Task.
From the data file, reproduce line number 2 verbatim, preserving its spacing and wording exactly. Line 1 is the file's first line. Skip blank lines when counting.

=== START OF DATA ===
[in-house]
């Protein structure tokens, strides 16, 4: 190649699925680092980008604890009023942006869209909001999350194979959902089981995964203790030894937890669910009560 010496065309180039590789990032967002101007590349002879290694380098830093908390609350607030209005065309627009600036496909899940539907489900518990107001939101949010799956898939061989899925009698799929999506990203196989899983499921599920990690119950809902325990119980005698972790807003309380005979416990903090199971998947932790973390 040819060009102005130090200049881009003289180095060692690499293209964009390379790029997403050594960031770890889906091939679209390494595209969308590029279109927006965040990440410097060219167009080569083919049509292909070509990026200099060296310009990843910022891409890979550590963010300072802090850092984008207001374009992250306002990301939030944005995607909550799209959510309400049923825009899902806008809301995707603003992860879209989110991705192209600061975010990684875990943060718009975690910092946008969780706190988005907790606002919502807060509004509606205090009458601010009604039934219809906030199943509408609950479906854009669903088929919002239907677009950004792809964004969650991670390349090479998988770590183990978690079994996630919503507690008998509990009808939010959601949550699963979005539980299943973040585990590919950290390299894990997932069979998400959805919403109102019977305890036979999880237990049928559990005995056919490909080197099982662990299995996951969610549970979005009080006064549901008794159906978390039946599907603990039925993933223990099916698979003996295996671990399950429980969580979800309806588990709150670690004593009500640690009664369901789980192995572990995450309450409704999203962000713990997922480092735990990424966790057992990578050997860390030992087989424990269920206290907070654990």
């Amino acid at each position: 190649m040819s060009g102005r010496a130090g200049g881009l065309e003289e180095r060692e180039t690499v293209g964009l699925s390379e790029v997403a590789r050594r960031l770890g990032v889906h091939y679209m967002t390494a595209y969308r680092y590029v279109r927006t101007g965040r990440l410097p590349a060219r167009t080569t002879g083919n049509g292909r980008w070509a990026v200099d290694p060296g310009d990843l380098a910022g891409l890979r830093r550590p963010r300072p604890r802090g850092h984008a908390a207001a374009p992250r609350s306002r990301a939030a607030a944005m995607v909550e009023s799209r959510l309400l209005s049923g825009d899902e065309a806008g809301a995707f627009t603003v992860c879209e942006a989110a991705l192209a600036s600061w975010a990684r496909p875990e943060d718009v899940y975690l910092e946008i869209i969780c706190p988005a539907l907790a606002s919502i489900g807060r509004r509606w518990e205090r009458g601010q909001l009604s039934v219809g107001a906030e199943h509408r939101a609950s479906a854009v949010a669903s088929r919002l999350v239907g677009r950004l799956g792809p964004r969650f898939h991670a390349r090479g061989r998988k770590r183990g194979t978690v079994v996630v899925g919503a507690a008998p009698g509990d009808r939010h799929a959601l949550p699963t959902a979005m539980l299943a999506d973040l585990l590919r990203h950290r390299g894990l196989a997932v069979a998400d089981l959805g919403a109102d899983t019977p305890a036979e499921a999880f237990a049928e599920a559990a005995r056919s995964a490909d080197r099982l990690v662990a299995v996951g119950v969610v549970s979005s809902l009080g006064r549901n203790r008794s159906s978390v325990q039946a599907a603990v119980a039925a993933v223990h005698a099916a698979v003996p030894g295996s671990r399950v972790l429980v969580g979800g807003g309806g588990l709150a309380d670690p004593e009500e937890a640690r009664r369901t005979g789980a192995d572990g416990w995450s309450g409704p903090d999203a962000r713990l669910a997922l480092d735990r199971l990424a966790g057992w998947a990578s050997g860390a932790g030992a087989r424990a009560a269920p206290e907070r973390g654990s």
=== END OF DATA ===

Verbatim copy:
């Protein structure tokens, strides 16, 4: 190649699925680092980008604890009023942006869209909001999350194979959902089981995964203790030894937890669910009560 010496065309180039590789990032967002101007590349002879290694380098830093908390609350607030209005065309627009600036496909899940539907489900518990107001939101949010799956898939061989899925009698799929999506990203196989899983499921599920990690119950809902325990119980005698972790807003309380005979416990903090199971998947932790973390 040819060009102005130090200049881009003289180095060692690499293209964009390379790029997403050594960031770890889906091939679209390494595209969308590029279109927006965040990440410097060219167009080569083919049509292909070509990026200099060296310009990843910022891409890979550590963010300072802090850092984008207001374009992250306002990301939030944005995607909550799209959510309400049923825009899902806008809301995707603003992860879209989110991705192209600061975010990684875990943060718009975690910092946008969780706190988005907790606002919502807060509004509606205090009458601010009604039934219809906030199943509408609950479906854009669903088929919002239907677009950004792809964004969650991670390349090479998988770590183990978690079994996630919503507690008998509990009808939010959601949550699963979005539980299943973040585990590919950290390299894990997932069979998400959805919403109102019977305890036979999880237990049928559990005995056919490909080197099982662990299995996951969610549970979005009080006064549901008794159906978390039946599907603990039925993933223990099916698979003996295996671990399950429980969580979800309806588990709150670690004593009500640690009664369901789980192995572990995450309450409704999203962000713990997922480092735990990424966790057992990578050997860390030992087989424990269920206290907070654990």